which is the rest and digest.
Again, we’ve talked about that
in quite a bit of detail.
So, let’s take a look at how the
PNS is anatomically organized.
So, all the neurons entering and exiting
the central nervous system are carried by
sort of two major categories here,
cranial nerves and spinal nerves.
So, there are 12 pairs of cranial nerves
that convey sensory and motor information
to and from the brainstem
which is from down below.
And then we have 31 pairs of
spinal nerves which convey sensory
information and motor information
to and from the spinal cord.
So we have two broadband.
We should be pretty
familiar with that.
And here’s an example
of the vagus nerve.
So the vagus nerve is an
example of a cranial nerve and
it decreases heart rate and
increases GI function.
And you can see how sort of convoluted
it is and it’s going through --
it’s part of the parasympathetic
nervous system --
sorry, parasympathetic division
of the autonomic nervous system
and it travels up to the brain.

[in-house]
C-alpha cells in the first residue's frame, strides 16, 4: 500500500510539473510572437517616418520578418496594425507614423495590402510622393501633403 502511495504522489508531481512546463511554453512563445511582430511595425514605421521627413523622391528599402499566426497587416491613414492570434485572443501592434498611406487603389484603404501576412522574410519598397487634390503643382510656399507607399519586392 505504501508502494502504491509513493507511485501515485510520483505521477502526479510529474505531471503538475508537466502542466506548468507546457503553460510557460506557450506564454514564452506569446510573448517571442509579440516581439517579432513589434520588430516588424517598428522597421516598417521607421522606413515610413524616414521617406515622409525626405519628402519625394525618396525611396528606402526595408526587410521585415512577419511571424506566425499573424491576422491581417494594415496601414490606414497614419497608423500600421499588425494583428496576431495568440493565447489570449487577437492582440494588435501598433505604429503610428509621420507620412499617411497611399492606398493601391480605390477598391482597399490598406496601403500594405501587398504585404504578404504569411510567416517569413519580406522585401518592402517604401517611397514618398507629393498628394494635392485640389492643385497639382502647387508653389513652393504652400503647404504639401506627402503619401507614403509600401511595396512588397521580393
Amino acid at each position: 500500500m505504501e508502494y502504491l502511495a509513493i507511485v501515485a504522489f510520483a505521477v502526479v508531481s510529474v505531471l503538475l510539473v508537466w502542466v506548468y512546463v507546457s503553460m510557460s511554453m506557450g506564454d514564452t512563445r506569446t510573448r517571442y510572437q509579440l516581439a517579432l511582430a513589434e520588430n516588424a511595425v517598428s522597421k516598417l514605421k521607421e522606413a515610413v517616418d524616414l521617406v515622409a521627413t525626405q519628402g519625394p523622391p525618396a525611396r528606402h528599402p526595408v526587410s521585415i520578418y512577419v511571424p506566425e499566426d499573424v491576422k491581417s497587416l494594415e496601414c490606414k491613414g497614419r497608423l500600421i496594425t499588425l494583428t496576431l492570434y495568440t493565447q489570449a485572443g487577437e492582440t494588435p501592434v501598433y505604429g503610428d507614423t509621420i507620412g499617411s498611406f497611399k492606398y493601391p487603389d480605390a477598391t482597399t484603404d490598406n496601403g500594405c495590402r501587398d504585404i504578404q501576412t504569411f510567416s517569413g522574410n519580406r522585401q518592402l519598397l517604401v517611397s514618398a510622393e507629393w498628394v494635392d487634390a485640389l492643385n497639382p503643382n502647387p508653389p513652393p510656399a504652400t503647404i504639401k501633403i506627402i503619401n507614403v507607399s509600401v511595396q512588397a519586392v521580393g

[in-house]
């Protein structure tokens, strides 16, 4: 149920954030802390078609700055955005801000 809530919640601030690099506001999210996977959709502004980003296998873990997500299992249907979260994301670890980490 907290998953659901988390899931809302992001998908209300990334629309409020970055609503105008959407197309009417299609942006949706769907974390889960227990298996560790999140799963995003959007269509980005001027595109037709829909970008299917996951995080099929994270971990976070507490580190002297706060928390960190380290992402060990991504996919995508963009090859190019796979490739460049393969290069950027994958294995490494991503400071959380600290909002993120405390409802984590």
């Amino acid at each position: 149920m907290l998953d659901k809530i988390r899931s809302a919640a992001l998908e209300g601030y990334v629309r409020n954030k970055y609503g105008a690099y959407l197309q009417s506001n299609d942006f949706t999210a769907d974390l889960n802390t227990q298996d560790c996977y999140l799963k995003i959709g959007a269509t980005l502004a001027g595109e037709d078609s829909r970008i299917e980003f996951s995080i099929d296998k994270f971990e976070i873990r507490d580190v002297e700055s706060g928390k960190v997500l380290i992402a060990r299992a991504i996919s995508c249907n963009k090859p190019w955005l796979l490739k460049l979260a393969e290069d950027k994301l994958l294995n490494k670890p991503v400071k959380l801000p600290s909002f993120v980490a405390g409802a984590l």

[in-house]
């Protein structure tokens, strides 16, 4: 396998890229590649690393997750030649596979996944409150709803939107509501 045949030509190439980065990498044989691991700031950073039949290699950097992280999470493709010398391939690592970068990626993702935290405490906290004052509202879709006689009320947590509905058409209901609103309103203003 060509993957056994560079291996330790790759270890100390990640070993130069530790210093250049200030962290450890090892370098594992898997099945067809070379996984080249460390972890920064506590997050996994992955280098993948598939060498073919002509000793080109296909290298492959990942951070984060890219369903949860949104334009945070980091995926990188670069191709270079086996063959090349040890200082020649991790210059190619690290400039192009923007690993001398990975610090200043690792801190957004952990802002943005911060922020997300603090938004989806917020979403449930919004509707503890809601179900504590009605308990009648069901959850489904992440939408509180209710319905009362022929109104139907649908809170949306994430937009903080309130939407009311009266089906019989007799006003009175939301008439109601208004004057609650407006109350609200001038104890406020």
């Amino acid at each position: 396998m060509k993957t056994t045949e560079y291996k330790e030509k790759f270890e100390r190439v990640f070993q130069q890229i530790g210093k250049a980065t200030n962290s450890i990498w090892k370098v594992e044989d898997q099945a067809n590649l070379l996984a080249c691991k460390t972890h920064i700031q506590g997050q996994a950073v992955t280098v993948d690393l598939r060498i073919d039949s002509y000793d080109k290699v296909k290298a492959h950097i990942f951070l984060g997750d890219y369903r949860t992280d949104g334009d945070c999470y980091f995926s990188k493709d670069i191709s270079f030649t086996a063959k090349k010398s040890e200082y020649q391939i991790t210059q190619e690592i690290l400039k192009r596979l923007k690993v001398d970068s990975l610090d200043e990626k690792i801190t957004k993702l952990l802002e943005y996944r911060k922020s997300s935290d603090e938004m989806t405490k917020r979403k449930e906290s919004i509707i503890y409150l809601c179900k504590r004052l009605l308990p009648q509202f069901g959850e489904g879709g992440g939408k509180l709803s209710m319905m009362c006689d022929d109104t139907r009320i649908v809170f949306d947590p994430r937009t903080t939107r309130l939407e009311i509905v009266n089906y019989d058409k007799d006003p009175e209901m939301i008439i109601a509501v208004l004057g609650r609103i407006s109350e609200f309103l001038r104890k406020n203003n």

Okay? So, the point is, you have a lot of
info coming from outside and it goes via
these two means to those two different
spots, so the brainstem or the spinal cord.
Now, we’re going to compare sort of somatic
motor neurons versus sensory neurons.
Now, the motor neurons, they
innervate skeletal muscle cells
and they use acetylcholine as
their primary neurotransmitters.
And the cell bodies are
in the brain stem or
the ventral front portion
of the spinal cord.
Now, on the other hand,
the sensory neurons have a long
dendrite which extends from
a sensory receptor in the skin
or muscle, so anywhere outside
to bring information in and
it’s connected to the soma
or cell body through the -- the
DRG or the dorsal root ganglion.
Again, something that
we’ve seen before.
There’s a pair of DRG for every
segment on the spinal cord.
And these are protected by the vertebral
column but their outside of the meninges.
And we’ll take a blowup of the
spinal cord in just a moment.